About a month ago, I came across a really nice 2002 Porsche 911 Turbo painted in Orient Red Metallic with just 9,900 miles on the odometer. Of course, it looks like it sold for $55,100, which I thought was a good buy, but then was relisted shortly after and was only bid to $44,000. Such is life trying to sell an expensive car on your own in 2020. As luck would have it another 996 Turbo in Orient Red popped up for sale, although this one has 72,000 miles and is a 5-speed Tiptronic, not the the 6-speed manual transaxle. What does that do for the price? Not much it seems.
So the E30 M3 is probably out of your league, and clean examples of the E46 generation are getting more expensive by the day. The solution is still the E36. The Internet will make arguments all day long about how this car isn’t as special as the ones that came before and after, but the reality is that it’s still a M3. And you could make a compelling argument that it did (and still does) a better job of bringing sports car performance to a practical package that’s affordable to almost everyone. The S52 3.2 liter inline-6 doesn’t sound as great on paper as the race-derived S14, but it had two more peak horsepower than that strung out four. More telling was torque; 236 lb.ft at 3,800 rpms versus the Sport Evolution’s 177 lb.ft at 4,700 rpms. Yes, it was heavier; the curb weight of the M3 Sedan you see here was about 3,200 lbs. But the additional power made up for it, and the results should be no surprise. 0-60 was dealt with over 1/2 a second quicker than the Sport, a gap that was maintained right through the quarter mile.
And practicality? It’s no contest, really. Not only is the E36 safer, but the E36 added 4-doors to the recipe. Not to mention the costs to keep one running – check out the price of a S14 rebuild today, for example. Owning a legend often doesn’t come cheap, and in this case you the current bid on this 48,000 mile 1998 M3 is cheaper than what a proper rebuild of the race motor will cost you.
Then there’s the driving experience. Downgraded ///motor be damned, these cars are absolutely stellar to drive. I’ve driven each of the first three generations of M3 on track in anger, and the second doesn’t give up much to the bookends. It’s not as toss-able as the original nor as powerful as the third, but overall it’s right there. The steering is near telepathic, the shifting precise, the power band broad. It’s a deceptively good car and deserves far better than the treatment it’s currently getting, which is to mostly be ignored in the marketplace:
Today’s post is not about how revolutionary the Quattro was. I’ve written plenty of those and I’m sure you’re tired of hearing about it. So instead, today’s post is more of a philosophical question.
At what point do modifications become sacrilegious?
There seem to be several camps of automotive enthusiasts; one seems to always be wrapped up in the biggest, brightest, and fastest things to come out. Another group embraces the history of automobiles and celebrates most who love the cars. And then there are the preservation people. They’re a very special group who deem it necessary to fault someone’s vision or personal preference in their expression of automotive enthusiasm.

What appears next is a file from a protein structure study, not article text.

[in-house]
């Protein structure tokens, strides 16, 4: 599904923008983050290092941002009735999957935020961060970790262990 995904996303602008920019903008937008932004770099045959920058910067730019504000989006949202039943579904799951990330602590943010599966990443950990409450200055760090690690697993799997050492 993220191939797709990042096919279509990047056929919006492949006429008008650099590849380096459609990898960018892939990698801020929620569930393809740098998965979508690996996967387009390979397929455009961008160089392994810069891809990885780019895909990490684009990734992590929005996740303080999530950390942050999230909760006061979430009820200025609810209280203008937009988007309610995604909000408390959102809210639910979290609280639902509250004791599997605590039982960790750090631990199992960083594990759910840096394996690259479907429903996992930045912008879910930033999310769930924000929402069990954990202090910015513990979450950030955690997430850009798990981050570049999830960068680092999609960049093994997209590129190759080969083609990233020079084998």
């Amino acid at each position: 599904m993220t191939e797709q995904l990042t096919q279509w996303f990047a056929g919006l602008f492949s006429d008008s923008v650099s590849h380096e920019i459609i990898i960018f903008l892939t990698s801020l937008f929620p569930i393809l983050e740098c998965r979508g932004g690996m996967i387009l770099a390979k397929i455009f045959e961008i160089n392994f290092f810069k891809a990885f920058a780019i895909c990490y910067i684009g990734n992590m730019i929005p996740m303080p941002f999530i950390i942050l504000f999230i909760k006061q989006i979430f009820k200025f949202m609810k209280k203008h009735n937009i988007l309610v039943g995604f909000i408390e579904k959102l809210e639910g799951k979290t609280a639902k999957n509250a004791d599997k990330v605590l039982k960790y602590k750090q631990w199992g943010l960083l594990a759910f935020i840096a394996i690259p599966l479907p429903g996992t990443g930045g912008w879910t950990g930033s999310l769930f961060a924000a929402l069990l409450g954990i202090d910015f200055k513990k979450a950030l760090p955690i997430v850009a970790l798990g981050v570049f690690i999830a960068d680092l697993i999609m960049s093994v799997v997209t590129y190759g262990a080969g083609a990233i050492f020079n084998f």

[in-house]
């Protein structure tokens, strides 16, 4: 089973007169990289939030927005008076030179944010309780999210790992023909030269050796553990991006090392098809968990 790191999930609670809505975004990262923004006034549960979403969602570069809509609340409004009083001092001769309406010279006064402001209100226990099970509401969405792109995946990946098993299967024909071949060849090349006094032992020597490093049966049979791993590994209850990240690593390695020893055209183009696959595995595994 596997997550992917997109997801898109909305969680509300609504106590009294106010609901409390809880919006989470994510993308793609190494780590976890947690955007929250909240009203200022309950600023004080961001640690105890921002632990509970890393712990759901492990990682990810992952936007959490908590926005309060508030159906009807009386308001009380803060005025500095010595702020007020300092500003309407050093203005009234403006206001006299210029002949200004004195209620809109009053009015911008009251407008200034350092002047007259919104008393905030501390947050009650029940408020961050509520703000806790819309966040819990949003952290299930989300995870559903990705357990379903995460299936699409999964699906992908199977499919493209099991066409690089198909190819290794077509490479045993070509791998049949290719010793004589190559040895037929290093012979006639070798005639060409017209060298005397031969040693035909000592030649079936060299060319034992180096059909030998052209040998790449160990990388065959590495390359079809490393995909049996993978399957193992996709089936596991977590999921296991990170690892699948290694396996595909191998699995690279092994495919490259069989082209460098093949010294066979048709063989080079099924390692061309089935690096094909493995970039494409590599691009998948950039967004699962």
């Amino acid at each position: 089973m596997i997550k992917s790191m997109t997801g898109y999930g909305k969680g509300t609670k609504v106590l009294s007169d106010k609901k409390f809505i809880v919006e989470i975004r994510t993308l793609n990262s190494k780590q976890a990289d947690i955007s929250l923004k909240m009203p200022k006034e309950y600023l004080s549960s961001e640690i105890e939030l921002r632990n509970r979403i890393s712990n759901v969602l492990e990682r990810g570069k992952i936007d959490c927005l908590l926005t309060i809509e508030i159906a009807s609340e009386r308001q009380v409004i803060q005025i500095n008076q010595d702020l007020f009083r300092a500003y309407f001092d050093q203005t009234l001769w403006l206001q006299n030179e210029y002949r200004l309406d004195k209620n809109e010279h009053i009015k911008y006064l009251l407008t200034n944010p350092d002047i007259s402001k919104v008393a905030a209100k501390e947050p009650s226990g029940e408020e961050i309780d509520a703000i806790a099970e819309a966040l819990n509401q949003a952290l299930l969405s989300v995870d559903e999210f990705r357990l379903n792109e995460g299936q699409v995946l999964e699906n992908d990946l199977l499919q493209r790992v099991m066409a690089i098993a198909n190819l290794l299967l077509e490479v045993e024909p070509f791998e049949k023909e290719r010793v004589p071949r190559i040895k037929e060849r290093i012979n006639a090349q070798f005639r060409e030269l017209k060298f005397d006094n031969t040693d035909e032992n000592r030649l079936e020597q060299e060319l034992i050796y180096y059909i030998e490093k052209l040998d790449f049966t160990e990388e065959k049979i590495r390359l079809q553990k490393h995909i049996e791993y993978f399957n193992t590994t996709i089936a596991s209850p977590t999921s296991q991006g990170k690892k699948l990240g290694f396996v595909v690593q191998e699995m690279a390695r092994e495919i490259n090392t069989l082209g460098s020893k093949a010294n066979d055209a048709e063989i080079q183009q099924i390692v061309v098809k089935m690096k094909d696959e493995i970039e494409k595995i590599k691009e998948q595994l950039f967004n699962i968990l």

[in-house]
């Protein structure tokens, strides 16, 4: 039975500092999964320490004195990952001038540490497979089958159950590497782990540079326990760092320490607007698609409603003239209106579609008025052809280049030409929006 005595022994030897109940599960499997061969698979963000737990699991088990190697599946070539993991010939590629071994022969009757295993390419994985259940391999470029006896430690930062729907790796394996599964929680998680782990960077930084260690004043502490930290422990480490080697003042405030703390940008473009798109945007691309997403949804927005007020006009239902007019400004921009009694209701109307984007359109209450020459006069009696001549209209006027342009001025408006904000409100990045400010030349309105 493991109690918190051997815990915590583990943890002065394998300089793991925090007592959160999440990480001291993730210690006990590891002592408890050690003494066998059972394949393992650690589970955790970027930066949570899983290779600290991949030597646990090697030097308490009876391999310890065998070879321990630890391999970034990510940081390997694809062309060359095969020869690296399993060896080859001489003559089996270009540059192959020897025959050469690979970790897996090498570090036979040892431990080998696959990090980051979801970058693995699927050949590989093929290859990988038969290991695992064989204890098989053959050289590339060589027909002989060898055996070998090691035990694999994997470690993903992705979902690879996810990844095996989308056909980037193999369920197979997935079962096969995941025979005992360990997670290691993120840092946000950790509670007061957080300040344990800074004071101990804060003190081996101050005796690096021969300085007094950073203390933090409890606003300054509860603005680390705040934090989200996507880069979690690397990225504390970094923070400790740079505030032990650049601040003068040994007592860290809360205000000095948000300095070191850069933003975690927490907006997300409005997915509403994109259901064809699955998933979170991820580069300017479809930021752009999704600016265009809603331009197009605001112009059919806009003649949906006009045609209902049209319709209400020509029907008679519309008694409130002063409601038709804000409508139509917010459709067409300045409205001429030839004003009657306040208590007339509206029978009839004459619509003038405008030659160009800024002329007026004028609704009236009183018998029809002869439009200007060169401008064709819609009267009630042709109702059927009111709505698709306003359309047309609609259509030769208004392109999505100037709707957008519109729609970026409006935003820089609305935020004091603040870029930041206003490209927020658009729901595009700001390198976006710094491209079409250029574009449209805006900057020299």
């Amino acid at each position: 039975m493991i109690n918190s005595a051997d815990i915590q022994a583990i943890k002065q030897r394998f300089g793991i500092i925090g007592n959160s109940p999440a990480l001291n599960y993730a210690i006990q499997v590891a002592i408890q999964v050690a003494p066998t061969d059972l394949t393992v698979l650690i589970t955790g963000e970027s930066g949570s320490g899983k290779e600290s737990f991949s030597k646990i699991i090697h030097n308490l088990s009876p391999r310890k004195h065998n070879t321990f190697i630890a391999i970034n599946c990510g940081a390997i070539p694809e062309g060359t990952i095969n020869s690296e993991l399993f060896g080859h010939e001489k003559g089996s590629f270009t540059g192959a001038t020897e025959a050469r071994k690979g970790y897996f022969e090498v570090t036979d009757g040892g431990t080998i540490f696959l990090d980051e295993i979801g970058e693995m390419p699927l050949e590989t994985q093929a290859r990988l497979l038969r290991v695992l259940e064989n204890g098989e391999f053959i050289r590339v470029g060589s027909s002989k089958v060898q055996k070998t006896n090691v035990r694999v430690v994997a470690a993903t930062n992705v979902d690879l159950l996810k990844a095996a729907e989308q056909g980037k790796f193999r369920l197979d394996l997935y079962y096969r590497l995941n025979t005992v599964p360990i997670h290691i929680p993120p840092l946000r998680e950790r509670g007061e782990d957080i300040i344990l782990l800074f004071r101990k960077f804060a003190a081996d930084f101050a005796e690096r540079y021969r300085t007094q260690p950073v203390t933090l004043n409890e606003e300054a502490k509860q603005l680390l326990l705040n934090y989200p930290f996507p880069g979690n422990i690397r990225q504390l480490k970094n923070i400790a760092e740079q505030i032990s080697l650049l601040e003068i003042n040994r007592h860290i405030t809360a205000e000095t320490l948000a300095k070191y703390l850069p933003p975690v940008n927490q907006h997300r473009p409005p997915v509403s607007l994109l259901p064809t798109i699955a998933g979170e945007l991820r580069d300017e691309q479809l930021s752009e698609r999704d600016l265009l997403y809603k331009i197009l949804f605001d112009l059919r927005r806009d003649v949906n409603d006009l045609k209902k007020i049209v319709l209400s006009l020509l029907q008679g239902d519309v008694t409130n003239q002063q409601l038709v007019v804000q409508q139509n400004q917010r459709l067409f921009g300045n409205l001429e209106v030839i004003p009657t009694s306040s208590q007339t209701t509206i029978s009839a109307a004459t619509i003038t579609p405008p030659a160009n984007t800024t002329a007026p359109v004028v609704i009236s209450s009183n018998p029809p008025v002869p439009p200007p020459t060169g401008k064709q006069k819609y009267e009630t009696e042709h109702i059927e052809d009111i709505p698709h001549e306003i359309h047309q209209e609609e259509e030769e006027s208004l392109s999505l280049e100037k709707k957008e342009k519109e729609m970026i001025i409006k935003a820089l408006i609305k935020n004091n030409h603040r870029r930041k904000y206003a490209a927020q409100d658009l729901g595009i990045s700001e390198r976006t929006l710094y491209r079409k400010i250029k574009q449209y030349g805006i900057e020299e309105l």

Perhaps we transit through these groups as we age. I can certainly remember a point in my life where I was part of the newest and fastest group. I can remember moving into the second group as I attempted to modify my car to be a personal expression. And, more recently, I’ve found the appeal of originality much greater. I’ve certainly even poked fun at or criticized my fair share of cars. Which brings us to today’s example of a 1983 Quattro.
For as bland and as boring as Mercedes-Benz can be with some of the color combinations, every once in awhile they’ll give us something that shows they still have a little bit of style. The W210 E-Class was pretty notorious for being offered in nothing but earth tones, especially the beige on beige examples. What we have here today is a 2001 E430 from the swanky minds at the designo department who offered up a color combination of Mocco Black Metallic over a Nappa Nubuck leather interior with natural elm wood trim. Even better, it has the classic 18″ Monoblock wheels and just 75,000 miles. To top it off, it’s had a single family ownership and service records from new.
The first A3 was launched alongside the then-new A4, and while the visual similarities were strong, the two models shared little. That’s because the A3 was based heavily on the Mk.4 Golf platform with transverse mounted engines. Just like the original Audi 50, though, the A3’s arrival predated the Mk.4 Golf by a year. While the U.S. had to wait until the 2004 launch of the Golf R32 to get all-wheel drive performance, Europe had enjoyed Golfs with four wheels driven since 1986. So it was a relative cinch to stick the Haldex-based all-wheel drive system into the A3 chassis where, like the TT, it would be called “quattro”. And just like the TT, a high performance variant of the 1.8T would be included and become the S3 in 1999. Some of the styling cues were shared with the big-brother S4, including 17″ Avus wheels and deeper, smooth bumper covers. The S3 was the first model to utilize the ‘door blades’ that would become signature S bits soon after. Performance was about what you’d expect from a near twin of the TT – meaning, virtually identical. But what you did get was slightly more subtle styling and slightly more practicality, with a bit more storage space and a roomier cabin.